Sunday, January 27, 2013


Transmission 513

Join me for an unchained RFW session with Aaron Neville, James Brown/Tupac, Samuel L. Jackson, Funky Brown, Mahogany Rush, Stevie Salas, Robin Trower, The Eric Burdon Band, Savoy Brown, Neil Young, King Crimson, Porcupine Tree and The Mars Volta!

T513 is a 68.8mb 128k mp3 1:15:11 in length made loud to be played louder!

"Hilda's in the hot box"

RFW

Saturday, January 26, 2013


Transmission 413

You're invited to sit around the archives and rock to the roll sounds of RFW including Amos Milburn, Jay McShann's Kansas City Stompers, Bus Moten & His Men, David Bowie, Roxy Music, Cockney Rebel, Rock Candy Funk Party, Upp, Jeff Beck, Buzzcocks and Can!

T413 is a 62.5mb128k mp3 1:08:17 in length made loud to be played louder!

"How could I forget that face"

RFW

Monday, January 21, 2013




Transmission 312

As I watched President Obama be inaugurated and invoke Martin Luther King during his speech, I was moved by the potential that we the people possess to truly love, respect and be free! So to commemorate this great man on the American Holiday celebrating his birth, we dream to the sounds of James Chapman, Equals, MuteMath, The Clash,  Prince Far I, Cables, Fela Ransome-Kuti & Africa '70 and G.I. Unit!

T312 is a 52.6mb 128k mp3 57:27 in length made loud to be played louder!

"a man of peace and love"

RFW

By The Rev. MARTIN LUTHER KING Jr.

Aug. 28, 1963

"I am happy to join with you today in what will go down in history as the greatest demonstration for freedom in the history of our nation.

Five score years ago, a great American, in whose symbolic shadow we stand signed the Emancipation Proclamation. This momentous decree came as a great beacon light of hope to millions of Negro slaves who had been seared in the flames of withering injustice. It came as a joyous daybreak to end the long night of captivity.

But one hundred years later, we must face the tragic fact that the Negro is still not free. One hundred years later, the life of the Negro is still sadly crippled by the manacles of segregation and the chains of discrimination. One hundred years later, the Negro lives on a lonely island of poverty in the midst of a vast ocean of material prosperity. One hundred years later, the Negro is still languishing in the corners of American society and finds himself an exile in his own land. So we have come here today to dramatize an appalling condition.

In a sense we have come to our nation's capital to cash a check. When the architects of our republic wrote the magnificent words of the Constitution and the Declaration of Independence, they were signing a promissory note to which every American was to fall heir. This note was a promise that all men would be guaranteed the inalienable rights of life, liberty, and the pursuit of happiness.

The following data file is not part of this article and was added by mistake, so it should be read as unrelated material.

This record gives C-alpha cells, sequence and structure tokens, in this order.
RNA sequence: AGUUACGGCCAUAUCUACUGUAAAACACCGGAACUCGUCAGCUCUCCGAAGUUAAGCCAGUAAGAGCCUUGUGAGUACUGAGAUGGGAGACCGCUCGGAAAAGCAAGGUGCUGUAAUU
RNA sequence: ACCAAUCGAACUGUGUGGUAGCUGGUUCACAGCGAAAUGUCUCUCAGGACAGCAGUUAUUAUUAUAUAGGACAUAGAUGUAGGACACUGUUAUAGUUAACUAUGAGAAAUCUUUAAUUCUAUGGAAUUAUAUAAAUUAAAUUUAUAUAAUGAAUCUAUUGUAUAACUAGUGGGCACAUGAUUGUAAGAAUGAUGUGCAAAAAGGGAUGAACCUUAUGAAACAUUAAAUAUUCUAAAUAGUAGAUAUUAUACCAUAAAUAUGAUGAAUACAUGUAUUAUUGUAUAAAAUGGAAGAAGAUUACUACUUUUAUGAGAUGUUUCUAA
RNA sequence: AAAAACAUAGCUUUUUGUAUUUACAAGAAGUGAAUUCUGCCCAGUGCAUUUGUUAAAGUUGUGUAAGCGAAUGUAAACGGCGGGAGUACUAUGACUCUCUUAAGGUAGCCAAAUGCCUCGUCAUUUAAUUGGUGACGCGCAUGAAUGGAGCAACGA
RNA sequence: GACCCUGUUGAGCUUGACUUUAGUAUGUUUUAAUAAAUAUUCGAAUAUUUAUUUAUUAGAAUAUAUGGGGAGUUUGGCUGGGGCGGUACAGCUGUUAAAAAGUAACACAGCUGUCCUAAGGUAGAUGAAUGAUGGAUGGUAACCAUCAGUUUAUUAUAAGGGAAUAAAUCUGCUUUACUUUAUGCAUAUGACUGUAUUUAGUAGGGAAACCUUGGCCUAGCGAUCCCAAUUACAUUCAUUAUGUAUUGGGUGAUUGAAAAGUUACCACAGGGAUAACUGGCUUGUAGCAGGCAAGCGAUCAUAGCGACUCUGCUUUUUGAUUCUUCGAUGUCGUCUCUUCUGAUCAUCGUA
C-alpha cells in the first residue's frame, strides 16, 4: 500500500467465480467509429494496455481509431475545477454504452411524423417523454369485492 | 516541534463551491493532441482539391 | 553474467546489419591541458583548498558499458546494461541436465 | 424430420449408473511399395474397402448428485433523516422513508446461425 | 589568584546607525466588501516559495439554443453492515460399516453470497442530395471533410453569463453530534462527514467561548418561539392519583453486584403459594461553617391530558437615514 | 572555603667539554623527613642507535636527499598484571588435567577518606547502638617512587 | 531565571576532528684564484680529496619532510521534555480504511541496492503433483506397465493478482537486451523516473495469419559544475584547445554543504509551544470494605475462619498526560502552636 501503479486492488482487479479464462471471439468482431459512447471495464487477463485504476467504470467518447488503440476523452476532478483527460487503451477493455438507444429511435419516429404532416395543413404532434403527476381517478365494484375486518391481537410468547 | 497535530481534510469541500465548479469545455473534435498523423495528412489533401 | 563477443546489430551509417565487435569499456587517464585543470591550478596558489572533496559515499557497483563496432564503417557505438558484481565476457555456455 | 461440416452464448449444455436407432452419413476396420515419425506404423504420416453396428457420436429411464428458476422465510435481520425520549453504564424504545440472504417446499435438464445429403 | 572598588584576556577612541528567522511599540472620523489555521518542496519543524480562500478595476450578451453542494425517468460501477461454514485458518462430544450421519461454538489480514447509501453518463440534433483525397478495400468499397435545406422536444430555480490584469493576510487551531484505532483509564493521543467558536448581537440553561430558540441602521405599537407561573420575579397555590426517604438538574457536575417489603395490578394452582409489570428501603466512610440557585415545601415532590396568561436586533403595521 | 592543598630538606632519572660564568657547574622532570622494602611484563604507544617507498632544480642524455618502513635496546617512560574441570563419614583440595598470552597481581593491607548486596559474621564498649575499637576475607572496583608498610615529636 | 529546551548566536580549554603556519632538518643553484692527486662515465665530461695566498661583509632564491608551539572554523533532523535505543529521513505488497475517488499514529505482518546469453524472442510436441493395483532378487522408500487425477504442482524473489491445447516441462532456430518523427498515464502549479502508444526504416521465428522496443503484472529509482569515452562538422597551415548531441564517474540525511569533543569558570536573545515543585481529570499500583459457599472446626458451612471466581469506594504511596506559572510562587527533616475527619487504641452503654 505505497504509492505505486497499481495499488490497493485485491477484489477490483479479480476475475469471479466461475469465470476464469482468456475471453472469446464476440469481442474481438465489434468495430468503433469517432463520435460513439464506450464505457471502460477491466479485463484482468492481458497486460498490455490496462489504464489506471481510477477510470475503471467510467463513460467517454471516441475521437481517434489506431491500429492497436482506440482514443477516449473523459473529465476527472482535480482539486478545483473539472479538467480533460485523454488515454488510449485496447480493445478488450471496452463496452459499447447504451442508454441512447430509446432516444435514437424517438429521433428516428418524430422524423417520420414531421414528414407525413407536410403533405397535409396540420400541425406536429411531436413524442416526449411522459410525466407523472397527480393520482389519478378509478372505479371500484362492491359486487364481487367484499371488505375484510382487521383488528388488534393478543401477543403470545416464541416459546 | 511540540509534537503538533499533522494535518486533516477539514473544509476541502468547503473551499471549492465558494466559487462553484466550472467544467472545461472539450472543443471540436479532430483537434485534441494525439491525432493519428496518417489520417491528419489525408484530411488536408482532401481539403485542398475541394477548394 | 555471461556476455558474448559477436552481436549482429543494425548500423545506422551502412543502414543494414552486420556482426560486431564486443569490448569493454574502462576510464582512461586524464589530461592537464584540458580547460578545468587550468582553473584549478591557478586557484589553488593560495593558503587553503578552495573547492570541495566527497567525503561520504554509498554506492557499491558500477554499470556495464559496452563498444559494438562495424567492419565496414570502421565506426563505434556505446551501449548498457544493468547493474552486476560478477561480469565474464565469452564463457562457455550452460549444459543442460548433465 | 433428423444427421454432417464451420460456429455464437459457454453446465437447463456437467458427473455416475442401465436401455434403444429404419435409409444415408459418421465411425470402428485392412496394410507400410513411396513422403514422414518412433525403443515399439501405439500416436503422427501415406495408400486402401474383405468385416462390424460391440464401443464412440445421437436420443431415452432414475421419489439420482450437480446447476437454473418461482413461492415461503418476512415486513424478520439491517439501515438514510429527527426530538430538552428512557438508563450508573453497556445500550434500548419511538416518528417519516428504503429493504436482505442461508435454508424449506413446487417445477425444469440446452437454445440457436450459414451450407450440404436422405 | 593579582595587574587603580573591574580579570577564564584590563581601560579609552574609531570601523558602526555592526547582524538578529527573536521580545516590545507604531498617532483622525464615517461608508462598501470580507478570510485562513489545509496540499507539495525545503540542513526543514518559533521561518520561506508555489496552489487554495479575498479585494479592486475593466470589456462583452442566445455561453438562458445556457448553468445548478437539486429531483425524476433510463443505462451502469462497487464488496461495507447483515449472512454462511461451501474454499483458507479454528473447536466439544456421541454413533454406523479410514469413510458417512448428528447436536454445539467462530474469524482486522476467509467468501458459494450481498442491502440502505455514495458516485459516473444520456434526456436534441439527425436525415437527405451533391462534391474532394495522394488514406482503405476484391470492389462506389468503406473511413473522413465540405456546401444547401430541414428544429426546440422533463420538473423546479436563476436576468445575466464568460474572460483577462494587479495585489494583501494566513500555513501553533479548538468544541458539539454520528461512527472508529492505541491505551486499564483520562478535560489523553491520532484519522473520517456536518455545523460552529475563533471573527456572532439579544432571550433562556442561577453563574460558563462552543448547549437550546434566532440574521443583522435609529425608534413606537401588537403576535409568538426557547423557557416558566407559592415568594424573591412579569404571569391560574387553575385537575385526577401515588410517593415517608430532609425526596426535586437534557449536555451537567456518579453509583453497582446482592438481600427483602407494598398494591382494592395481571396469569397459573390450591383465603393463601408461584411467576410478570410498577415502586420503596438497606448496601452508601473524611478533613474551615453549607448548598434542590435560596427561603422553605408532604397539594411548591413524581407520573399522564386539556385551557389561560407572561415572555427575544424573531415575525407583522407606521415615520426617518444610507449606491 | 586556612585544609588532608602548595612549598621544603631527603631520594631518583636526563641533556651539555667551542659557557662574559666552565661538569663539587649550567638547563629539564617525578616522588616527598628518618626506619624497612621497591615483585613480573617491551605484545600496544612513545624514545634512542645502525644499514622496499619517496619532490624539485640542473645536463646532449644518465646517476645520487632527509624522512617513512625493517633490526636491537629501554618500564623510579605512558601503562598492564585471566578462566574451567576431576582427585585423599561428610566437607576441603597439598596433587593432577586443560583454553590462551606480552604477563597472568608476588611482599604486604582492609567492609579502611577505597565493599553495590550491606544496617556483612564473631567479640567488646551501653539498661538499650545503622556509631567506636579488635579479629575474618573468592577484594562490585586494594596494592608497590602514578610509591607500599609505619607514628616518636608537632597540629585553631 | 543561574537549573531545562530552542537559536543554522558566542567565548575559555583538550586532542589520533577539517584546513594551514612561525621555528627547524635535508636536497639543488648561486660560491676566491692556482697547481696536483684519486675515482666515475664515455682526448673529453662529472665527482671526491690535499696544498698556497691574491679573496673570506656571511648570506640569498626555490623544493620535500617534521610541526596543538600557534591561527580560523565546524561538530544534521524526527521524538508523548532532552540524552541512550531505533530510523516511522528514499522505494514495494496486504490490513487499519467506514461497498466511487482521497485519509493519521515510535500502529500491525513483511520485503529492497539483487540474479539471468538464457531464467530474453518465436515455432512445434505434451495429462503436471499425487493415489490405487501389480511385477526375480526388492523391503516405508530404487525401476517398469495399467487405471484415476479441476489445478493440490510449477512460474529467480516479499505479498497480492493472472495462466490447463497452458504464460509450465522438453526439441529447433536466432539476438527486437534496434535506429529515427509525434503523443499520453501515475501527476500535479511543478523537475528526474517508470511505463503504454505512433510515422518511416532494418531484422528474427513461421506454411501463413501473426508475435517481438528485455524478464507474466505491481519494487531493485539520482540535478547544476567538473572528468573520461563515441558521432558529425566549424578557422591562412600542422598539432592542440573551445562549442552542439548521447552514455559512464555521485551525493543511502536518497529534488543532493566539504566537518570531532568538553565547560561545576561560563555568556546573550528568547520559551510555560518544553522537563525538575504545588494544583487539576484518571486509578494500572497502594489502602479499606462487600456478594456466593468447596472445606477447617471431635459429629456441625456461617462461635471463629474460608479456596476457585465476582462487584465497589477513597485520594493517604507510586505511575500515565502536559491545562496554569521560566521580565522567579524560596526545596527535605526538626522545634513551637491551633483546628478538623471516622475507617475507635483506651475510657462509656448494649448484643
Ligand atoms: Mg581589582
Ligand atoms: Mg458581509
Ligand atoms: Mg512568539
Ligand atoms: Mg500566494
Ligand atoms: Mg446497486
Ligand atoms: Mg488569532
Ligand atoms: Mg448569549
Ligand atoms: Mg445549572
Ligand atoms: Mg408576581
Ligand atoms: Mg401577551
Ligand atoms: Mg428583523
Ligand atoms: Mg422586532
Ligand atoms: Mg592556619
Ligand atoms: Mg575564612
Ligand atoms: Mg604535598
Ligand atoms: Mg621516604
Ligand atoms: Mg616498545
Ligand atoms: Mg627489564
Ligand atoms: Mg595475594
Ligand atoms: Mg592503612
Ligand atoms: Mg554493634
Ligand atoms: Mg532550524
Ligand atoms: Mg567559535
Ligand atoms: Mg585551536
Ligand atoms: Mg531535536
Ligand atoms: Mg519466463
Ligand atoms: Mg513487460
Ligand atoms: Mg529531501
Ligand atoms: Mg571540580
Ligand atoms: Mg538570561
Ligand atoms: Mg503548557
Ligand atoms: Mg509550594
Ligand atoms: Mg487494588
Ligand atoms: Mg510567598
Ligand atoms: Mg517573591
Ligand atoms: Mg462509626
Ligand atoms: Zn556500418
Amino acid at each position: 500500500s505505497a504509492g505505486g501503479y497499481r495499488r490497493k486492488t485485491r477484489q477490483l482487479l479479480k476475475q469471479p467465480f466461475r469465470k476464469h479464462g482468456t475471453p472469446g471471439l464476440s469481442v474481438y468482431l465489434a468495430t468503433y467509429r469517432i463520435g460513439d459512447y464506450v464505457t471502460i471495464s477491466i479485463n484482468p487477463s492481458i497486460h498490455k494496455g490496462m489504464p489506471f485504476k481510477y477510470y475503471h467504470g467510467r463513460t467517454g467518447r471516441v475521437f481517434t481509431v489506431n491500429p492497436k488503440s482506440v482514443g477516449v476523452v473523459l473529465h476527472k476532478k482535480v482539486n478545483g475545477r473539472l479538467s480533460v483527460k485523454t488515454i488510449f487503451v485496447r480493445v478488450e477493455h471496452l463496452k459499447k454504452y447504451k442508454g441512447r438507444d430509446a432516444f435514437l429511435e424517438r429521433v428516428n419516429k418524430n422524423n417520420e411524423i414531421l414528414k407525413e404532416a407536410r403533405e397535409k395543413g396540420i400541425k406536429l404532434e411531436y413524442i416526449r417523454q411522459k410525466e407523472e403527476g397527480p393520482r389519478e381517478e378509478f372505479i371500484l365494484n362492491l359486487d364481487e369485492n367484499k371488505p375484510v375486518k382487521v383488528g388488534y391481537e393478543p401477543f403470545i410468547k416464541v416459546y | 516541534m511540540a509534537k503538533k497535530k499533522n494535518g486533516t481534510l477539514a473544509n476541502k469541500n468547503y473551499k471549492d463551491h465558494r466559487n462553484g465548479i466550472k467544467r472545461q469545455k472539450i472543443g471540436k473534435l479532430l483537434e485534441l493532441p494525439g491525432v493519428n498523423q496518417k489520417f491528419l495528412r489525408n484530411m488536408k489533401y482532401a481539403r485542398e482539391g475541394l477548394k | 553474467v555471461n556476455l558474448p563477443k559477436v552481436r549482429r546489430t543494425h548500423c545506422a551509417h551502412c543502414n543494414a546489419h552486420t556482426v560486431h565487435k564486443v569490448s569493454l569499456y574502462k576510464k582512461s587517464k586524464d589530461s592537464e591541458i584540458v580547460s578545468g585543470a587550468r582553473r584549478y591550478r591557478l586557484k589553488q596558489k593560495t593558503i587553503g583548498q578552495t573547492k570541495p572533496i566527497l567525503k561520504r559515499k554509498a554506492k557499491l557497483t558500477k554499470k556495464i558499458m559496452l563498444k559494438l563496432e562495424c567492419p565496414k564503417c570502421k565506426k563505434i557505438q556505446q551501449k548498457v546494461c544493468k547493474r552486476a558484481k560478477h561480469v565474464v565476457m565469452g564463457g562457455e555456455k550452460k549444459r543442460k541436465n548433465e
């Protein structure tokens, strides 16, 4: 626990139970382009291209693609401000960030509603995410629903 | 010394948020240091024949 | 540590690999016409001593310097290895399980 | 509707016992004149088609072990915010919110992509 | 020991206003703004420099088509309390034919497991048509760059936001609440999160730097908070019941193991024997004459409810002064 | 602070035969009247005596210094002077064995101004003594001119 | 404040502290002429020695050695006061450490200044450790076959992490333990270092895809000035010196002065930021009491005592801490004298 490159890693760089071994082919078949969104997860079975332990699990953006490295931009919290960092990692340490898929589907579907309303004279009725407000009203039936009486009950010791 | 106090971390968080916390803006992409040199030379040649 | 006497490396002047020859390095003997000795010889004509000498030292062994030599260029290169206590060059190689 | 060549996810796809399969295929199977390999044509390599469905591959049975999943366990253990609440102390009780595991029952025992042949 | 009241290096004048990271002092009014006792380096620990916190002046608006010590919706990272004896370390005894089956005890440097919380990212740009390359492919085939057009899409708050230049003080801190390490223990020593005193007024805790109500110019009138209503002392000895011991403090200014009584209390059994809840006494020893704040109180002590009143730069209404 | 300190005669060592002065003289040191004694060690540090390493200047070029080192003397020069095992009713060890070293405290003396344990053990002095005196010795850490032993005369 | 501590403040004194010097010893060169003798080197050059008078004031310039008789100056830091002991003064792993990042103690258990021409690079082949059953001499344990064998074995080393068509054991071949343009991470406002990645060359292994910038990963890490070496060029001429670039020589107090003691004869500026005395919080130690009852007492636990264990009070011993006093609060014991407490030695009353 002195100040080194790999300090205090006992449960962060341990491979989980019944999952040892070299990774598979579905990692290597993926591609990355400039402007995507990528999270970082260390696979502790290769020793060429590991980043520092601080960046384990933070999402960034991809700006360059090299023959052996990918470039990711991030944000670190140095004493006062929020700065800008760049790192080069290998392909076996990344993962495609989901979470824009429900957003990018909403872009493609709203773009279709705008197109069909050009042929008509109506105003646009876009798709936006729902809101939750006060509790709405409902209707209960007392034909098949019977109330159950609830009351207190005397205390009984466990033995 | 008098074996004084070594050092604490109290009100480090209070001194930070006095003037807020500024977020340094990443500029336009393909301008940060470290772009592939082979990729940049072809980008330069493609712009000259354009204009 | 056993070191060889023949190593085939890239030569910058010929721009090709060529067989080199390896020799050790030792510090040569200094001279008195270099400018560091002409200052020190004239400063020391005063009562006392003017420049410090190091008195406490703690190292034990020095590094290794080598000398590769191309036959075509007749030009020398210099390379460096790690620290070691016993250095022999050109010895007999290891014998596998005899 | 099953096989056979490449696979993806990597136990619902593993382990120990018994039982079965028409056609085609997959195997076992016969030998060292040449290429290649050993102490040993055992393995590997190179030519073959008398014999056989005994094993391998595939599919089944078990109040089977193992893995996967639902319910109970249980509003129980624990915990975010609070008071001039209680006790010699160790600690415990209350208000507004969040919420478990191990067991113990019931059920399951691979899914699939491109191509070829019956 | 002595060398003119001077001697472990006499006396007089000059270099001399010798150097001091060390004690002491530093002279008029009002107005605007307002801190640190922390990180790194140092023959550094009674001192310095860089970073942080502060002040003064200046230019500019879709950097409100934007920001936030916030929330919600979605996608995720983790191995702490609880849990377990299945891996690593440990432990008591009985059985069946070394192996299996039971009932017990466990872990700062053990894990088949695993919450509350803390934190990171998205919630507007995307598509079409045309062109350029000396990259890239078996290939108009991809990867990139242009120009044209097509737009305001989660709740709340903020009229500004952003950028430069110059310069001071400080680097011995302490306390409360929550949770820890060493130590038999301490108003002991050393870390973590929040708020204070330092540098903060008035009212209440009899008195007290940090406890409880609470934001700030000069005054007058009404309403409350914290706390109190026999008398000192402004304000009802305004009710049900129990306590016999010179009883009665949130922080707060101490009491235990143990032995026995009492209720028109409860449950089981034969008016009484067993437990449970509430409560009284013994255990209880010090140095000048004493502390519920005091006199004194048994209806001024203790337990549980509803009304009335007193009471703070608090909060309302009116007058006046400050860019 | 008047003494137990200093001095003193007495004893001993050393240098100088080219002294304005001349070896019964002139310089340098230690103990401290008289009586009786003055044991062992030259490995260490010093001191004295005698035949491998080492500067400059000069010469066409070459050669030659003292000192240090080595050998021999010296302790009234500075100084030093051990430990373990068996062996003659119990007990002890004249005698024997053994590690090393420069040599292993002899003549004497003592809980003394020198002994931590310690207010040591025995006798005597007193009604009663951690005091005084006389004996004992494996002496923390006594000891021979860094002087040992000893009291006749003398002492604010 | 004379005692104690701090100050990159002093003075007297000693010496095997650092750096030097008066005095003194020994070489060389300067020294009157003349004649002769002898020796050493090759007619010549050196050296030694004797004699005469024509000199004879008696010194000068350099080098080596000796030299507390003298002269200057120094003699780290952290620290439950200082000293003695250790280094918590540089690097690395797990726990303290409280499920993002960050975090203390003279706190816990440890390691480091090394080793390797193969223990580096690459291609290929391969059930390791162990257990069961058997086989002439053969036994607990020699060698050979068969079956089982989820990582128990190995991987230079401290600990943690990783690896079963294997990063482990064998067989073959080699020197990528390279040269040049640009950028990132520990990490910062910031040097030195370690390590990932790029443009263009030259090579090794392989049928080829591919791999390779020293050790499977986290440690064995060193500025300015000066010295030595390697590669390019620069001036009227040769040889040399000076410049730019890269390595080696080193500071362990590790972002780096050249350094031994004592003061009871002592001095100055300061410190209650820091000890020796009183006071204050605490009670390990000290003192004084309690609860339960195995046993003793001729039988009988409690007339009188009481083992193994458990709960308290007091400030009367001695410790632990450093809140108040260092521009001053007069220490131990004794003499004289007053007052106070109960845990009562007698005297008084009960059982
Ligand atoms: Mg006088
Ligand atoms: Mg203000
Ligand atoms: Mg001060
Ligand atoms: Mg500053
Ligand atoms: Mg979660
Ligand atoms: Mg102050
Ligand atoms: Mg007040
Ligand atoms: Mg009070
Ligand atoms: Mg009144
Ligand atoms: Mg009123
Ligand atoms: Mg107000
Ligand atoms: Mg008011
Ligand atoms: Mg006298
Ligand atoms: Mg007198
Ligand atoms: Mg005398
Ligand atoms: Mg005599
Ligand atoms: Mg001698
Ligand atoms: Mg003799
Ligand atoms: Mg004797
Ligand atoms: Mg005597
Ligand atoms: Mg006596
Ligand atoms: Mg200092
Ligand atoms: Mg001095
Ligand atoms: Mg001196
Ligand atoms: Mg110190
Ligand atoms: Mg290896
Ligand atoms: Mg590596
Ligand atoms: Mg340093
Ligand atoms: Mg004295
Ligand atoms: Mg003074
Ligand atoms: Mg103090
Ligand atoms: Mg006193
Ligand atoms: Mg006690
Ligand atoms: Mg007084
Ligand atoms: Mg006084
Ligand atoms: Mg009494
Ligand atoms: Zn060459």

It is obvious today that America has defaulted on this promissory note insofar as her citizens of color are concerned. Instead of honoring this sacred obligation, America has given the Negro people a bad check which has come back marked "insufficient funds." But we refuse to believe that the bank of justice is bankrupt. We refuse to believe that there are insufficient funds in the great vaults of opportunity of this nation. So we have come to cash this check -- a check that will give us upon demand the riches of freedom and the security of justice. We have also come to this hallowed spot to remind America of the fierce urgency of now. This is no time to engage in the luxury of cooling off or to take the tranquilizing drug of gradualism. Now is the time to rise from the dark and desolate valley of segregation to the sunlit path of racial justice. Now is the time to open the doors of opportunity to all of God's children. Now is the time to lift our nation from the quicksands of racial injustice to the solid rock of brotherhood.

It would be fatal for the nation to overlook the urgency of the moment and to underestimate the determination of the Negro. This sweltering summer of the Negro's legitimate discontent will not pass until there is an invigorating autumn of freedom and equality. Nineteen sixty-three is not an end, but a beginning. Those who hope that the Negro needed to blow off steam and will now be content will have a rude awakening if the nation returns to business as usual. There will be neither rest nor tranquility in America until the Negro is granted his citizenship rights. The whirlwinds of revolt will continue to shake the foundations of our nation until the bright day of justice emerges.

But there is something that I must say to my people who stand on the warm threshold which leads into the palace of justice. In the process of gaining our rightful place we must not be guilty of wrongful deeds. Let us not seek to satisfy our thirst for freedom by drinking from the cup of bitterness and hatred.


We must forever conduct our struggle on the high plane of dignity and discipline. We must not allow our creative protest to degenerate into physical violence. Again and again we must rise to the majestic heights of meeting physical force with soul force. The marvelous new militancy which has engulfed the Negro community must not lead us to distrust of all white people, for many of our white brothers, as evidenced by their presence here today, have come to realize that their destiny is tied up with our destiny and their freedom is inextricably bound to our freedom. We cannot walk alone.

And as we walk, we must make the pledge that we shall march ahead. We cannot turn back. There are those who are asking the devotees of civil rights, "When will you be satisfied?" We can never be satisfied as long as our bodies, heavy with the fatigue of travel, cannot gain lodging in the motels of the highways and the hotels of the cities. We cannot be satisfied as long as the Negro's basic mobility is from a smaller ghetto to a larger one. We can never be satisfied as long as a Negro in Mississippi cannot vote and a Negro in New York believes he has nothing for which to vote. No, no, we are not satisfied, and we will not be satisfied until justice rolls down like waters and righteousness like a mighty stream.